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Holiday pay case gives new right to claim wages unlawfully deducted

ANYONE who is paid less when on holiday than when they are working could be entitled to claim they have been underpaid for the past 16 years.

A new European ruling means employees across the UK will be able to claw back lump sums in back-pay from their companies.

The new law will benefit anyone whose normal pay packet includes amounts for overtime and shift payments, but who don’t get these payments when they take holidays.

The European Court of Justice has confirmed in a case referred to it by the UK Employment Tribunal that payments for night working and regular commission have to be recognised in holiday pay.

Backdating holiday pay 

Backdating may go as far back as 1998, when the Working Time regulations were introduced. If the proper amounts have not been paid since then, individual claims could amount to hundreds of pounds.

Employers are urging the UK Government to introduce emergency legislation to limit backdated bills for after it was estimated that the ruling could cost small businesses millions of pounds in total. Some manufacturers’ organisation have said the claims could put many companies out of business.

The case arose when a British Gas salesman, Mr Lock, took the company to a Tribunal, because he was losing more than half his average earnings when on leave.

The ECJ in Luxembourg has now sent the case back to the original Tribunal to decide what Mr Lock is entitled to. The Employment Appeal Tribunal is due to consider related cases on whether overtime payments should also be included in holiday pay, including a case which was originally brought in the Employment Tribunal in Glasgow and found for the employee, Fulton v Bear Scotland Ltd.

Legal advice for employers and employees

It will be important for both sides to get legal advice. The usual Tribunal rule is that claims have to be brought within three months the deduction or underpayment, or they are out of time or “timebarred”. However, if the employee can show there has been a series of deductions going back several years, he or she will be allowed to go back much further. Visit our Employment Law page for more information.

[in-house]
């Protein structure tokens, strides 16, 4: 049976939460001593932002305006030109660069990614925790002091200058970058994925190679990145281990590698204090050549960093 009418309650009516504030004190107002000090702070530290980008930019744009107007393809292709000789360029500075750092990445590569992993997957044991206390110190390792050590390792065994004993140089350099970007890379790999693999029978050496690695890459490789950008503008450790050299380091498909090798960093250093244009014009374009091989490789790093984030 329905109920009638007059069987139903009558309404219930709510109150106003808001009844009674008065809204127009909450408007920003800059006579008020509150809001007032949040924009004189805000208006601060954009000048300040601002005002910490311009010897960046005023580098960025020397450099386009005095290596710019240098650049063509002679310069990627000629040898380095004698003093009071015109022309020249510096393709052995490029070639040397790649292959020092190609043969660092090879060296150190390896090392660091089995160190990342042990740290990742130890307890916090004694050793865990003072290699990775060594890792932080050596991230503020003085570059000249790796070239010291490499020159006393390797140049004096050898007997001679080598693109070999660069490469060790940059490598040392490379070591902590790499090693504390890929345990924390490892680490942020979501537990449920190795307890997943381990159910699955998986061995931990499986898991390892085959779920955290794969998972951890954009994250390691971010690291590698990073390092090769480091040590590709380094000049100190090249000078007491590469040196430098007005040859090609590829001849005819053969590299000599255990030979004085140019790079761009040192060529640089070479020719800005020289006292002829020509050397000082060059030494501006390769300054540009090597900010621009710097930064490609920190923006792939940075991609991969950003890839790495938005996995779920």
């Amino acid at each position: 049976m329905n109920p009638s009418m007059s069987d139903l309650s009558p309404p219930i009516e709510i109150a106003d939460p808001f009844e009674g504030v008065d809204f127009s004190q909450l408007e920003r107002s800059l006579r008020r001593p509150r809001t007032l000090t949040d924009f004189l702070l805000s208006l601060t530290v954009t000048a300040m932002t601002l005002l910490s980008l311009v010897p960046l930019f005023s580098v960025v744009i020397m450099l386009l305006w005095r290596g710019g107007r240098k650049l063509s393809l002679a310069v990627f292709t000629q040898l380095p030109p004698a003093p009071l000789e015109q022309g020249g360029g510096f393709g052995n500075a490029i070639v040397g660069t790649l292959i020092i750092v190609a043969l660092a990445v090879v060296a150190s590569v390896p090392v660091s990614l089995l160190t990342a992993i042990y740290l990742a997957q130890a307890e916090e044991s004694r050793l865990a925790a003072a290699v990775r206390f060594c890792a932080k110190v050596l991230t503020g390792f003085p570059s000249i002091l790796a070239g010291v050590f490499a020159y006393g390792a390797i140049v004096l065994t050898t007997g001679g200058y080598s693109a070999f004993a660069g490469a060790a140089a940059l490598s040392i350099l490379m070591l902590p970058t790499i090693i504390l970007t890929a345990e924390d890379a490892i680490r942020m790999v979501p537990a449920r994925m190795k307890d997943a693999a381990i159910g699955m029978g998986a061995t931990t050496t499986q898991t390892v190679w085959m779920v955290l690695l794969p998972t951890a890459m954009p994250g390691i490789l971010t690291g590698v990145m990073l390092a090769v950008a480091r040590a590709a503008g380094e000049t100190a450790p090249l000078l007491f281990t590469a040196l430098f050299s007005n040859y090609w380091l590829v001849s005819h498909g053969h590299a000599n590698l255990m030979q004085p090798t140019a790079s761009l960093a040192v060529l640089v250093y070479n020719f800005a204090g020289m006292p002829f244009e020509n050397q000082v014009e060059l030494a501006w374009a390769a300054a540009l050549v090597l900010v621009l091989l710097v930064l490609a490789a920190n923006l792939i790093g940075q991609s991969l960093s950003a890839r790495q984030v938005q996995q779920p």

In Scotland, the Sheriff Court also allows claims for breach of contract to be pursued for up to five years after there has been a failure to make a payment due under an employment contract.

Employers who pay commission or overtime but do not include it within holiday pay calculations are likely to want to change their payroll arrangements now, but that won’t protect them for past wages claims.

Any such changes will also have to be agreed with the employees concerned, or could be adjudged to be invalid, and amount to a separate breach of contract.

The Lock cases follows a similar ruling by the ECJ in a case brought against British Airways by pilots who were allowed to claim back sums that should have been added to their holiday pay to reflect unsociable hours and other extra payments. The ECJ insists that employees should not be given a disincentive not to take their holidays, as it is important for their health and welfare that they have proper breaks. That case resulted in John Lewis Plc agreeing to pay £40m to staff in back-dated holiday pay.

Contact Us

Any employees who want to make claims or employers who wish to review their payroll practice in line with the ruling can obtain advice from The Glasgow Law Practice. The initial call is free. e-mail Stephen Smith on ss@theglasgowlawpractice.co.ukLouise Bain on lb@theglasgowlawpractice.co.uk, or call on 0141-248-2999.